Letters to the Editor

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In a time of crisis, lawyers did their part

On 1958, President Eisenhower designated May 1 as Law Day. Law Day 2004 affords us the opportunity to reflect upon the privileges we enjoy and the responsibilities we bear as citizens of a nation founded upon laws that protect our rights and ensure our freedom.

It is also an appropriate time to acknowledge the contributions of more than 1,100 attorneys from every state, including Hawaii, who gave their time and legal talents to help victims of the Sept. 11, 2001, terrorist attacks. These lawyers volunteered through Trial Lawyers Care, the largest pro bono (free) legal services program in history.

TLC was created by the Association of Trial Lawyers of America and state lawyer associations, like Consumer Lawyers of Hawaii, immediately after Congress established a September 11th Victim Compensation Fund, designed to provide prompt relief to victims' families.

In the end, TLC lawyers provided free legal services to more than 1,700 families of 9/11 victims and helped obtain recovery from the fund without having to go to court.

Helping others in time of need is a hallmark of the American way of life. So, for Law Day 2004, we should remember how our laws help us protect our freedom and our way of life.

Roy J. Bell III
Consumer Lawyers of Hawaii

Teachers deserve raise more than Council

It was nice to read that the City Council members may receive a 21 percent pay raise (Star-Bulletin, April 23). I am sure that they deserve it because they help our community. Not like those teachers who do little work and have to continue their education through out their career. They had to strike for 20 days and all they received was a 3 percent raise and lost retirement benefits in the process.

It isn't like teachers help our community or have the power to help sculpt young minds to become better people. Let's make sure to underpay those who are in direct contact with our keiki and can inspire them.

I have been using sarcasm to make a point. Ask your children, they can explain it to you because a teacher took the time to educate them.

Michael Coviello

Schools should not survey sex orientation

I know I am not the only parent who does not want my child subjected to sexual orientation surveys created by those who advocate homosexual behavior. These surveys are intrusive and inappropriate for young children, but they will become a reality if the resolutions that recently passed through the House and Senate are enacted.

I admire Carol Gabbard of the Board of Education and her daughter, Rep. Tulsi Gabbard Tamayo, for having the courage to voice their opposition to these measures, and for pointing out glaring statistical flaws in the legislation. I agree with Carol Gabbard when she says we don't want any child discriminated against or harassed for any reason. But the DOE's own numbers show that harassment of homosexual students is rare. Why waste tax money and our educators' valuable time conducting a study on a problem that barely exists?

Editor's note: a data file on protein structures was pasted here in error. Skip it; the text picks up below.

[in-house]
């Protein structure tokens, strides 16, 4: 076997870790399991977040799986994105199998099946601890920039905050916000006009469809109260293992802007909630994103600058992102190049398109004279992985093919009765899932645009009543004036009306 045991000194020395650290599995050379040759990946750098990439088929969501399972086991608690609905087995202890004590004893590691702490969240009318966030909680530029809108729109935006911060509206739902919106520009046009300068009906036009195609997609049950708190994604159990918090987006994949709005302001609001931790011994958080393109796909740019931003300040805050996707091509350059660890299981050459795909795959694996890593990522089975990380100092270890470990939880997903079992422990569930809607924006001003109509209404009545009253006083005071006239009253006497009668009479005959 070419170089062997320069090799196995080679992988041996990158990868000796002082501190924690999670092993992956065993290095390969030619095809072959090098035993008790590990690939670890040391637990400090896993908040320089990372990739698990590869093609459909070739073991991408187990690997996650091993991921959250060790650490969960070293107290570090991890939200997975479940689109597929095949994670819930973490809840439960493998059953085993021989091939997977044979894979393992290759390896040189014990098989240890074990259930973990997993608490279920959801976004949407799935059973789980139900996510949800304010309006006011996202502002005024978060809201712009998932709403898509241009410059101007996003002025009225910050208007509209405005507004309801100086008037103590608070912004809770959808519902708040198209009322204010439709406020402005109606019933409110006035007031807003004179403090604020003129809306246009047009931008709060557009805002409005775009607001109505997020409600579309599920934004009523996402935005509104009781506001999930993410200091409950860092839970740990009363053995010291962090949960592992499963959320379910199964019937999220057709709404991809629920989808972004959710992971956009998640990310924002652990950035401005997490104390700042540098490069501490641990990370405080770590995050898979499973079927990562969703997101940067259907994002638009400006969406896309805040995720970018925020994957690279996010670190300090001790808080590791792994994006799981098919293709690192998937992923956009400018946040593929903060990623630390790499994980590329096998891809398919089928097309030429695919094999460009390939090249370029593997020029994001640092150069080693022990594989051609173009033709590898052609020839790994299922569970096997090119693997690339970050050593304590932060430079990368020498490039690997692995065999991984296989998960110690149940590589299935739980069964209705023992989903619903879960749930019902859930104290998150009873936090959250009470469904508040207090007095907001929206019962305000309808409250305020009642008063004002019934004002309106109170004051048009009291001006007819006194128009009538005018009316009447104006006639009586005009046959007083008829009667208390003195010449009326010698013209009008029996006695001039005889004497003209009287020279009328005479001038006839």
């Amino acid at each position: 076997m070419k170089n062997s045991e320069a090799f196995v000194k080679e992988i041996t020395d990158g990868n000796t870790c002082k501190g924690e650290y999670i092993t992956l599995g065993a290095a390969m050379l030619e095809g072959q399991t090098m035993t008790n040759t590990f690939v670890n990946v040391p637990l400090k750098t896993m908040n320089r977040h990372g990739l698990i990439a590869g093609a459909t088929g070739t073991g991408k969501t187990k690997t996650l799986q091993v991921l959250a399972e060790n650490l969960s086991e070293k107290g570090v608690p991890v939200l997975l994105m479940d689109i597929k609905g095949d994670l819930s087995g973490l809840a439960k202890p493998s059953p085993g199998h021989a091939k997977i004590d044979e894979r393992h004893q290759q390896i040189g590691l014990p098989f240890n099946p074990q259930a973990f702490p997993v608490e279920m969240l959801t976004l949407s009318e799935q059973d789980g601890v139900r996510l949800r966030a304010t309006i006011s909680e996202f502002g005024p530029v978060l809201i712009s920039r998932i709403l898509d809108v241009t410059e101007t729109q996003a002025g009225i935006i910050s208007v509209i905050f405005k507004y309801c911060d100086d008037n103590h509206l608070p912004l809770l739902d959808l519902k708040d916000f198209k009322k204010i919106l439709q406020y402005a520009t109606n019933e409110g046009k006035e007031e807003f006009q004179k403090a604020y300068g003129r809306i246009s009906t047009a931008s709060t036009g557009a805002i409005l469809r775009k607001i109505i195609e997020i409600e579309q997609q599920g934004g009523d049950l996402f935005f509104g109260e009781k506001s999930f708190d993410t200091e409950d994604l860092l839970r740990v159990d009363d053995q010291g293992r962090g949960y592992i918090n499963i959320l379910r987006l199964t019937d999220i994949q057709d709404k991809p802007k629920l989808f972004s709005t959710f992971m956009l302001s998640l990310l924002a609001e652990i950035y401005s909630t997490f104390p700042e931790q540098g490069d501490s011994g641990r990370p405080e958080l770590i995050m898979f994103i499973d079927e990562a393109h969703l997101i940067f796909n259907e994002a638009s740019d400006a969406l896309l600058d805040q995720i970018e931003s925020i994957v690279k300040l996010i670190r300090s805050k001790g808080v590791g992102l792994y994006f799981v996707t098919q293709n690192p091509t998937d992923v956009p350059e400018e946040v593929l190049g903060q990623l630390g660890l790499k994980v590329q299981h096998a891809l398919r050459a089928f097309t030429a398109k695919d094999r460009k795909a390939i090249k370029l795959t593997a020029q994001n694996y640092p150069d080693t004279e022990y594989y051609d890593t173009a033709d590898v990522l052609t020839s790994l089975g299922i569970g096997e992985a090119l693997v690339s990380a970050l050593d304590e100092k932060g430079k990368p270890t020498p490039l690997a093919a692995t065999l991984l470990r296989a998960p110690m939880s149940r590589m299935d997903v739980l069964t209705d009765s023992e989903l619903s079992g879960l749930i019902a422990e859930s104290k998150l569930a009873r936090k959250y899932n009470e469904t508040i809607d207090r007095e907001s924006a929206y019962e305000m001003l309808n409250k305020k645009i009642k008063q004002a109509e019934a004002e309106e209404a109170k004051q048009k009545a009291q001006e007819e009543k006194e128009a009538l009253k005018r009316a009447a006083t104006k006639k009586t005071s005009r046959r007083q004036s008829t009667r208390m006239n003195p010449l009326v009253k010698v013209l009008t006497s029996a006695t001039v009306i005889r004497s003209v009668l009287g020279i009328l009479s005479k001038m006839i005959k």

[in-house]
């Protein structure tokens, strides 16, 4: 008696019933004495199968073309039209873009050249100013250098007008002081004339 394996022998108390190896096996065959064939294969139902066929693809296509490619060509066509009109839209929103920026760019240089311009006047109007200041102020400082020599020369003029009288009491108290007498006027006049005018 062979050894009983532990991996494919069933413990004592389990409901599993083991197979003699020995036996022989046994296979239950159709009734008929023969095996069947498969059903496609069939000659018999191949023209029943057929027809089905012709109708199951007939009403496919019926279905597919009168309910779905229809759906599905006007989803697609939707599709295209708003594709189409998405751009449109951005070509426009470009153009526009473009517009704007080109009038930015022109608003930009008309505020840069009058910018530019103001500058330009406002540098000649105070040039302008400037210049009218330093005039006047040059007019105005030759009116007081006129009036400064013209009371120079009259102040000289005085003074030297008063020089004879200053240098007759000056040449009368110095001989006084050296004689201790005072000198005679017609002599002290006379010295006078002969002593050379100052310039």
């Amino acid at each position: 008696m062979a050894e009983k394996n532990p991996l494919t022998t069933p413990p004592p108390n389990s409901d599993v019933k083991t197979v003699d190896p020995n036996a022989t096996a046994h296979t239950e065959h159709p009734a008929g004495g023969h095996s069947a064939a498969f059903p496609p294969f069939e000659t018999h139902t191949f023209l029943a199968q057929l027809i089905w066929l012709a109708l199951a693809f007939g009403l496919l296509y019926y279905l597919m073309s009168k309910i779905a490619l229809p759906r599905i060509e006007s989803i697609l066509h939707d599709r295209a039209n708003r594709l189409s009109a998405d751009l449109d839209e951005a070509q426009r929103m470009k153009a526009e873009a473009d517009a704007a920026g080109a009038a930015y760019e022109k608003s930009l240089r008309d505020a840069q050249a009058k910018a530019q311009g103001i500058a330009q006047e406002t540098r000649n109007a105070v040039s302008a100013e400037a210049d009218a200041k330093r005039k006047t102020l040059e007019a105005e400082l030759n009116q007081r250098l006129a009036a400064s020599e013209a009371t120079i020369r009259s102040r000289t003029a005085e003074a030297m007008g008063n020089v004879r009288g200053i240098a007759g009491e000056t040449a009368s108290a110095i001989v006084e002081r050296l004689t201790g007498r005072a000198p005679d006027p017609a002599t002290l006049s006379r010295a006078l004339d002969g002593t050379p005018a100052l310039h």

Vivian C. Ah Sam
Ewa Beach

Drug pool will help, should be expanded

As lawmakers who have worked hard to bring prescription drug relief to our state, we are encouraged by the news, announced by the state administration, that Hawaii will join Michigan, Vermont, New Hampshire, Alaska and Nevada in a multi-state purchasing pool to lower the cost of prescription drugs for people in Medicaid.

Medicaid spending continues to rise and is a huge burden to Hawaii's state budget. Prescription drug spending for people in Medicaid has risen about 20 percent a year for several years, and the skyrocketing cost of prescription drugs is the primary reason. However, we can and should do more.

We encourage the administration to include the 300,000 people who will be eligible for Hawaii Rx Plus in this purchasing pool. Hawaii Rx Plus is scheduled to begin July 1, and this agreement will allow Plus beneficiaries to receive deeper discounts and rebates on their prescription drugs. The formula is quite simple -- the more people who are in the purchasing pool, the better chance the states will have to negotiate the best discounts and rebates.

We also encourage the administration to bring state workers into this agreement.

Sen. Ron Menor
(D, Mililani)
Rep. Roy Takumi
(D, Pearl City-Pacific Palisades)

Elementary story brings fond memories

Thank you for your article on my elementary school ("Wailuku Elementary to mark 100 years," Star-Bulletin, Feb. 29). I printed it and shall keep it in my memory file for my descendants. It made me proud to have been a student of such a stately school. Memories abound of my 6:30 a.m. walk from my home near the Star Soda & Ice Works on Mill Street to the school.

Pundy Yokouchi was my neighbor, quiet and studious Eichi Oki lived across the street, Nadao (Najo) Yoshinaga was a close family friend and Fujiko Katsutani was my tutor in swimming at the Wailuku Gym Pool.

Many of my classmates were my best friends from kindergarten through 1947, when we all graduated from Baldwin High School: Lilian (Tomita) Matayoshi, Grace (Low) DePorter, Annette (Shigezawa) Sumada, Takashi Matsui, Edward Jim, Paul Low, and last but not least, Mitsue ("Pluto" Taguchi) Suzuki.

My kindergarten teacher was Mrs. Yoshikane; I also had Mrs. Crockett (3rd and 6th grades) and Mrs. Weight (4th and 8th grades). Kindergarten was frightening, even though Mrs. Yoshikane was kind and gentle. Mrs. Weight was totally opposite, with yardstick in her hand to control the unruly. I owe my educational aspirations to her.

May Day was festive, as partner "Pluto" and I -- with six others also dressed as pilgrims -- grasping streamers in our hands, danced round and round the "May Pole," wrapping it with the many-colored streamers.

You made my day!

Jane (Midori Morimoto) Watanabe
Pearl City


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